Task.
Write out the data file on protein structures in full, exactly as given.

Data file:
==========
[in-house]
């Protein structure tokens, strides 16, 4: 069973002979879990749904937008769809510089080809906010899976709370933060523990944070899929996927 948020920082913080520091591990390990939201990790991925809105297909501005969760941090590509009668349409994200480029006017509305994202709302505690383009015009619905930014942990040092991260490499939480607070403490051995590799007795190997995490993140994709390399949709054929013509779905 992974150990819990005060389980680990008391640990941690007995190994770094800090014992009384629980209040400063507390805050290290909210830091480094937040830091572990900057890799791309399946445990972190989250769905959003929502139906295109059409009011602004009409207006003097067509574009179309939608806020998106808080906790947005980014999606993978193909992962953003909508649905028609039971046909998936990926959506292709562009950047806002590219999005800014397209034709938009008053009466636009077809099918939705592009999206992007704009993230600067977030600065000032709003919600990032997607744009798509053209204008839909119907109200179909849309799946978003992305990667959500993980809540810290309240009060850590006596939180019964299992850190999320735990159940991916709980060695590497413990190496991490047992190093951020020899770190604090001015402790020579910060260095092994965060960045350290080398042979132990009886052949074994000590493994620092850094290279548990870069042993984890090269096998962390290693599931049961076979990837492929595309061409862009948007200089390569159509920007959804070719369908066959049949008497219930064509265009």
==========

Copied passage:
[in-house]
């Protein structure tokens, strides 16, 4: 069973002979879990749904937008769809510089080809906010899976709370933060523990944070899929996927 948020920082913080520091591990390990939201990790991925809105297909501005969760941090590509009668349409994200480029006017509305994202709302505690383009015009619905930014942990040092991260490499939480607070403490051995590799007795190997995490993140994709390399949709054929013509779905 992974150990819990005060389980680990008391640990941690007995190994770094800090014992009384629980209040400063507390805050290290909210830091480094937040830091572990900057890799791309399946445990972190989250769905959003929502139906295109059409009011602004009409207006003097067509574009179309939608806020998106808080906790947005980014999606993978193909992962953003909508649905028609039971046909998936990926959506292709562009950047806002590219999005800014397209034709938009008053009466636009077809099918939705592009999206992007704009993230600067977030600065000032709003919600990032997607744009798509053209204008839909119907109200179909849309799946978003992305990667959500993980809540810290309240009060850590006596939180019964299992850190999320735990159940991916709980060695590497413990190496991490047992190093951020020899770190604090001015402790020579910060260095092994965060960045350290080398042979132990009886052949074994000590493994620092850094290279548990870069042993984890090269096998962390290693599931049961076979990837492929595309061409862009948007200089390569159509920007959804070719369908066959049949008497219930064509265009």